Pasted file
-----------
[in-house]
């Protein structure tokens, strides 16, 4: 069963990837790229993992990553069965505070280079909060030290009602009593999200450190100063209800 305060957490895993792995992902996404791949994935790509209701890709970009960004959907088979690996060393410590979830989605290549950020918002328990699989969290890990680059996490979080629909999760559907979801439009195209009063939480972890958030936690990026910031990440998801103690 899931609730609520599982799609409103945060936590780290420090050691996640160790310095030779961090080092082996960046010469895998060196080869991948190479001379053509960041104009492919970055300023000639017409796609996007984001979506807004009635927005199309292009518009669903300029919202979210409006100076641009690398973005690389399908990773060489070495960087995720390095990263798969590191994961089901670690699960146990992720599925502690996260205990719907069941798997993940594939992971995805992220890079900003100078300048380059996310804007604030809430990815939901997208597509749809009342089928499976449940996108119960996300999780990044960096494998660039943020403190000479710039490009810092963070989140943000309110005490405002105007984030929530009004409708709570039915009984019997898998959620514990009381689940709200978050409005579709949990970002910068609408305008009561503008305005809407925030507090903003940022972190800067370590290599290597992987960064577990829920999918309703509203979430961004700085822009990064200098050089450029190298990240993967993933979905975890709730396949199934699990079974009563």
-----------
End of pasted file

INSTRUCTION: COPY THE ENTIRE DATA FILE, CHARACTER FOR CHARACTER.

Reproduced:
[in-house]
């Protein structure tokens, strides 16, 4: 069963990837790229993992990553069965505070280079909060030290009602009593999200450190100063209800 305060957490895993792995992902996404791949994935790509209701890709970009960004959907088979690996060393410590979830989605290549950020918002328990699989969290890990680059996490979080629909999760559907979801439009195209009063939480972890958030936690990026910031990440998801103690 899931609730609520599982799609409103945060936590780290420090050691996640160790310095030779961090080092082996960046010469895998060196080869991948190479001379053509960041104009492919970055300023000639017409796609996007984001979506807004009635927005199309292009518009669903300029919202979210409006100076641009690398973005690389399908990773060489070495960087995720390095990263798969590191994961089901670690699960146990992720599925502690996260205990719907069941798997993940594939992971995805992220890079900003100078300048380059996310804007604030809430990815939901997208597509749809009342089928499976449940996108119960996300999780990044960096494998660039943020403190000479710039490009810092963070989140943000309110005490405002105007984030929530009004409708709570039915009984019997898998959620514990009381689940709200978050409005579709949990970002910068609408305008009561503008305005809407925030507090903003940022972190800067370590290599290597992987960064577990829920999918309703509203979430961004700085822009990064200098050089450029190298990240993967993933979905975890709730396949199934699990079974009563």